QCon 2014 – Day 2

It’s day two of the conference talks at QCon. The day started with a gentle look back at some key figures and ideas in the history of software development, reminding us to enjoy what we are doing. It ended with a keynote reflecting on what you are doing a la Deming, and with a brief thought experiment with the audience considering what to do if a killer bear was loose in London. Shooting the bear might be the optimal solution, but an Android app to track it’s movements was the best from the audience.

Here are some reports from some of our other attendees:

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Mobile Web Performance – Getting & Staying Fast! – Aaron Peters and Andy Davies
A fantastic talk by @aaronpeters and @andydavies on mobile performance with a load of great takeaways.

Phone radios also have a 1-2 second delay when waking up and negotiating a data connection with the base station and round trip times to the server are a lot longer on mobiles so latency can kill load times.

Web pages are also getting 30% larger year on year and whilst networks are getting higher bandwidth, 4G will only hit 20% of users by 2015. Tthe new breed of cheap smartphones like the Alcatel Onetouch on Firefox OS means that not all users are getting the luxury of more processing power.

First lesson is to actually measure your page performance. There are various JS APIs in the browser to programmatically help out here.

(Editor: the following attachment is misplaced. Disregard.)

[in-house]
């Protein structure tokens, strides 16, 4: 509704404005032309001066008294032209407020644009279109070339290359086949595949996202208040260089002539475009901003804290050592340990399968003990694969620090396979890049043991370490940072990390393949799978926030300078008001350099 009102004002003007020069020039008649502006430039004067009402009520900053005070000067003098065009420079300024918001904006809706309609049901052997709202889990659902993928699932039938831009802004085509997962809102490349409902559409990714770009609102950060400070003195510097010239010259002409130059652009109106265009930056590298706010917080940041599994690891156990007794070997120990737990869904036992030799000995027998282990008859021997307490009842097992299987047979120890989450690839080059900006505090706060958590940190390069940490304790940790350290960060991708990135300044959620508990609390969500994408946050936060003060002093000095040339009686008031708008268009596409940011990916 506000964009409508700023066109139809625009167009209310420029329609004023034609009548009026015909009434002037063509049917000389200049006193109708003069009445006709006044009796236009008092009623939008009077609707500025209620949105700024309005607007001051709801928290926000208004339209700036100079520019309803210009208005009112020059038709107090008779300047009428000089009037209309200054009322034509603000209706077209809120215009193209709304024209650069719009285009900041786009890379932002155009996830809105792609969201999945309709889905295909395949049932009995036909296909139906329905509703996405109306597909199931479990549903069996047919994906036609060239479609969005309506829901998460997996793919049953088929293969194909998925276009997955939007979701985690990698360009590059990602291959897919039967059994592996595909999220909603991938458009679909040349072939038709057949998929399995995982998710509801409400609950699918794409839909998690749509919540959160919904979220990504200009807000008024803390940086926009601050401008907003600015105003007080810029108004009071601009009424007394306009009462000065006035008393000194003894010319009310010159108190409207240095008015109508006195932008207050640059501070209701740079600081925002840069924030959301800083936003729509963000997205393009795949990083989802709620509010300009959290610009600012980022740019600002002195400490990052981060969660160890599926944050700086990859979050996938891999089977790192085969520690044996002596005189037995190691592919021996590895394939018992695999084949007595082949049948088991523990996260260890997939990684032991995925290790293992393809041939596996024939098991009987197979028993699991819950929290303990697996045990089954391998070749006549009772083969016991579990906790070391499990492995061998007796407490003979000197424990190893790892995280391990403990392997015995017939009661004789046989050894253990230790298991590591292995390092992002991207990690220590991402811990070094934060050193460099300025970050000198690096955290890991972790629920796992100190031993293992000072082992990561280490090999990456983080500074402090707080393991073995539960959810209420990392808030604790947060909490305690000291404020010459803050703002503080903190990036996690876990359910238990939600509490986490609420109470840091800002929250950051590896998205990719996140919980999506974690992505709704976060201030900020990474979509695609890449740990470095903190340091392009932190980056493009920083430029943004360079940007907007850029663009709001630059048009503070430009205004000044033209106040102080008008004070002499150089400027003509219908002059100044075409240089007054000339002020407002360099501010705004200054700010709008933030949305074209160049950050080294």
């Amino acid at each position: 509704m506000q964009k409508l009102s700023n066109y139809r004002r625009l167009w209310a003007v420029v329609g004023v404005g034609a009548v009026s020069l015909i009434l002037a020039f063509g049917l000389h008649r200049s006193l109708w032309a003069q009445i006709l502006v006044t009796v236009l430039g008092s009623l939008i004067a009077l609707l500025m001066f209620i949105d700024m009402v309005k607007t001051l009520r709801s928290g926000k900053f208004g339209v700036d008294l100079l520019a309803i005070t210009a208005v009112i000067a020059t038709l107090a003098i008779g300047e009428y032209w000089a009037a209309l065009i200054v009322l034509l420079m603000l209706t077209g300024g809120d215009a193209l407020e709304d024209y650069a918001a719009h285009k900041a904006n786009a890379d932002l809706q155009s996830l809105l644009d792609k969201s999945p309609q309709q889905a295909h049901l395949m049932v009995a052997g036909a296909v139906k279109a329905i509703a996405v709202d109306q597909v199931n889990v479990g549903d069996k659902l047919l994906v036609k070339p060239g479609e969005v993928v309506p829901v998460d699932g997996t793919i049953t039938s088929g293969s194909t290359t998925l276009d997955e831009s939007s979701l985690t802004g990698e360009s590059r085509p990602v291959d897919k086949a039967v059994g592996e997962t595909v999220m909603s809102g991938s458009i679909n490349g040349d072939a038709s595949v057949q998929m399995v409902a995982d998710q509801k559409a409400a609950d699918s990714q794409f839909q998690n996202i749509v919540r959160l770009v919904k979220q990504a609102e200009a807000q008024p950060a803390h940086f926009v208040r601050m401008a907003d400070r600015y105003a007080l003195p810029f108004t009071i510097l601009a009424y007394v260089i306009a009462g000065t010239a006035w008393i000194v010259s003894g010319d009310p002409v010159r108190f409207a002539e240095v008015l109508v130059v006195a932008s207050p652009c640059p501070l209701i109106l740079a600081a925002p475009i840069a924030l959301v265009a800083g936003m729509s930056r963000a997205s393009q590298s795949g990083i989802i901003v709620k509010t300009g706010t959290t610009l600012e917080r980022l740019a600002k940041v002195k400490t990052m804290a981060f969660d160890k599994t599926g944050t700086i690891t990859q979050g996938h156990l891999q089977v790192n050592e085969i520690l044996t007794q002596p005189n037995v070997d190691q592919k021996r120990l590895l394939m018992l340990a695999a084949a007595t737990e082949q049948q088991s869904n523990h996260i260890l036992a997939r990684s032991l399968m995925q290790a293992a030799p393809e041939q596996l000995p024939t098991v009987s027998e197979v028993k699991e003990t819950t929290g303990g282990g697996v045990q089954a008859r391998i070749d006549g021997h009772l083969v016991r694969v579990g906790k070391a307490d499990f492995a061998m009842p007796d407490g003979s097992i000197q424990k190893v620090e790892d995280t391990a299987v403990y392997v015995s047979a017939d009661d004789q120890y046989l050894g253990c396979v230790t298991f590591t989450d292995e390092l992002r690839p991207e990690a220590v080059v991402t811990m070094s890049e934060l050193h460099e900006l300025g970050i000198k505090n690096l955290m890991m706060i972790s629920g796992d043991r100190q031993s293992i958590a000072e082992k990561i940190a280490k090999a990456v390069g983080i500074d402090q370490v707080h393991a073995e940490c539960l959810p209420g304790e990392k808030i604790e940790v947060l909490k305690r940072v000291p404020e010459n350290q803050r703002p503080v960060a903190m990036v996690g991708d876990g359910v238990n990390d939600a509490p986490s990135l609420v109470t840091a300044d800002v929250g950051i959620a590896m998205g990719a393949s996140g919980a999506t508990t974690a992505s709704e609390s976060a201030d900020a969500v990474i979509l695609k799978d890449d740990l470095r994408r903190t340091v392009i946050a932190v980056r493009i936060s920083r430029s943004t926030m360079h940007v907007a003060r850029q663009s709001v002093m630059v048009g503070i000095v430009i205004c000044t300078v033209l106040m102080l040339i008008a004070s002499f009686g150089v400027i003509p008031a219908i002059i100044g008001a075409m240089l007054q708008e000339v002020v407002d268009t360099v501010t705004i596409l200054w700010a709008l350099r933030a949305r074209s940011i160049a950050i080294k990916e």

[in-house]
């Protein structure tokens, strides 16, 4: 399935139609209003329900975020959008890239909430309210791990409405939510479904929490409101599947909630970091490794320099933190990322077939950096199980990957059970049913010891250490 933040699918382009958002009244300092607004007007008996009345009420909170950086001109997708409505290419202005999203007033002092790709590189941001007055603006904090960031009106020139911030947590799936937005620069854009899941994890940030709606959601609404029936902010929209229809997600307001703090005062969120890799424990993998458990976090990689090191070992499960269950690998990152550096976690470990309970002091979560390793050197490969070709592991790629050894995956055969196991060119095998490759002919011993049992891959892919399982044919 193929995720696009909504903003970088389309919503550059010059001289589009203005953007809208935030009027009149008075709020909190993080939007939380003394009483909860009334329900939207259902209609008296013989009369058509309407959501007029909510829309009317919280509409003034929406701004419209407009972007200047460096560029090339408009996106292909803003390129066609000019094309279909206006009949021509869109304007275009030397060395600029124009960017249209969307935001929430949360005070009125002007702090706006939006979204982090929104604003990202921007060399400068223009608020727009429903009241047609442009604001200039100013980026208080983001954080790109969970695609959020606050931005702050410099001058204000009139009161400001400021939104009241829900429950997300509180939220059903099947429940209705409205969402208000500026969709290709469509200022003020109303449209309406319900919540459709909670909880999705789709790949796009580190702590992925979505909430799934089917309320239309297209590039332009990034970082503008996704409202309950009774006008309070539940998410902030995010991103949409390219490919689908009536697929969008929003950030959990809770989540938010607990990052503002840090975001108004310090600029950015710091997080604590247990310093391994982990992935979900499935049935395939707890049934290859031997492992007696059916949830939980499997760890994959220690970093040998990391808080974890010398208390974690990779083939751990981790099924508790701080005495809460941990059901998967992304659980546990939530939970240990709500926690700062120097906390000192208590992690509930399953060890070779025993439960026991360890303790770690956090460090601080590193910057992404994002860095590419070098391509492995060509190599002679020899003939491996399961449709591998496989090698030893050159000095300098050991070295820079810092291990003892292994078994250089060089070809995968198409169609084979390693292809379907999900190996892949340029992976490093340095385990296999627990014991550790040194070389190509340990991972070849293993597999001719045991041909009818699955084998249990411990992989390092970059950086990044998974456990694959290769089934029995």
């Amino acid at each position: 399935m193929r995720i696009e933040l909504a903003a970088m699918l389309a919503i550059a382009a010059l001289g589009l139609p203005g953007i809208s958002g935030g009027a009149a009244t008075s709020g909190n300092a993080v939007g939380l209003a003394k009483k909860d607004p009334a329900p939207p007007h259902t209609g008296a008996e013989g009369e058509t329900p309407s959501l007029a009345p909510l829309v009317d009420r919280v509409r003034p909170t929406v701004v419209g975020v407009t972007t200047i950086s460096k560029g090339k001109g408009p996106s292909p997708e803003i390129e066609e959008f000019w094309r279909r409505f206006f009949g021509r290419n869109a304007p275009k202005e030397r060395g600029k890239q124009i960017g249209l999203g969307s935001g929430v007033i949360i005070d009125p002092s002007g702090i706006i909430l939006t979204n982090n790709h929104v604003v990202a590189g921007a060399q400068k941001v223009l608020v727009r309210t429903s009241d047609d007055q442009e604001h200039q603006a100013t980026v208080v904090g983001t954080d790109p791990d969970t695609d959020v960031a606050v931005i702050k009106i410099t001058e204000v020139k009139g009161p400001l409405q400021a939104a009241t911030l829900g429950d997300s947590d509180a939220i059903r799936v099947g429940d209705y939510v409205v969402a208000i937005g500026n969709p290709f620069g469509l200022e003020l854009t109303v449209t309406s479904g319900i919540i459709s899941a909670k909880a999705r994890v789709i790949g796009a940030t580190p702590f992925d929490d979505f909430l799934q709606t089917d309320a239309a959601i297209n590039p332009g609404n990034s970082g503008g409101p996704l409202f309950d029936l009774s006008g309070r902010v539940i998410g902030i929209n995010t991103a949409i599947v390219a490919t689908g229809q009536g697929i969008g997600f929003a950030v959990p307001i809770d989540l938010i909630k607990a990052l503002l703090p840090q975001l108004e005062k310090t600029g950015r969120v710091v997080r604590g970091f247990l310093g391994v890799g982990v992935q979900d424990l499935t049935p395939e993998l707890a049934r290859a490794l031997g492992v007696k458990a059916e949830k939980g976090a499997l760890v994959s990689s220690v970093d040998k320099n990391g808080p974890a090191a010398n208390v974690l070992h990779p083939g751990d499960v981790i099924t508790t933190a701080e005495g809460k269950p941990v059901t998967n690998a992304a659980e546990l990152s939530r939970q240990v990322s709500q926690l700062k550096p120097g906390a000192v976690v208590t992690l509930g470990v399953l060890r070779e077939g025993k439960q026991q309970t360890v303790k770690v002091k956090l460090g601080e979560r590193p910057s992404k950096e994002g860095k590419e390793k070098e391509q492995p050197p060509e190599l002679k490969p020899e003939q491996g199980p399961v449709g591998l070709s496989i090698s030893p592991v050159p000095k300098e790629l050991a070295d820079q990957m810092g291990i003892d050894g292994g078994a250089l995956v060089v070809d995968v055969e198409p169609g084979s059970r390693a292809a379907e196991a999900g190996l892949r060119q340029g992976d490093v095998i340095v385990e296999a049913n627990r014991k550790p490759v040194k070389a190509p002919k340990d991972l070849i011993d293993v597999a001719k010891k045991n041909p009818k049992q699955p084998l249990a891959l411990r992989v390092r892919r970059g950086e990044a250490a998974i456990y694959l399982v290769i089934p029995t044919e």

Window.performance.timing has a lot of facts about page load time including times for DNS lookup, tcp handshake and many others.

Window.chrome.loadTimes and Window.performance.msFirstPaint have a lot of information about individual resource loads and paint times.

However you’re going to want to use more hardcore tools and sites like webpagetest and Appurify will give you load times on different devices and on different networks. Even going to the detail of an average WiFi connection in Starbucks in California.

We went through some examples of bad sites. HTC.com loaded in 20 seconds on an HTC phone. NBC.com loaded resources from 115 domains over 30 seconds. There are some truly awful sites designed for mobile out there.

Fixing this
Standard web tactics like minimising the download, GZipping everything and aggressive caching apply here but it goes deeper. Web Fonts are really bad for mobiles, google fonts download 4 separate files from the google domain and your users have to wait for this to start using your site. If you have to use them, you can request a subset of a font vastly reducing the download. Tuning initcwnd = 10 on the server to send a larger number of initial TCP packets can have great effect. Meta tags to resolve DNS lookups ahead of time and prefetching images can be added to the header of your page to do stuff when the browser is idle.

Also prioritise more important resources over others. Content should come first so that text and useful images get on screen first. Enhancements can come next, such as that javascript that adds swipe functionality. Then the leftovers like ads should come last. That way the page is useful before it completes loading.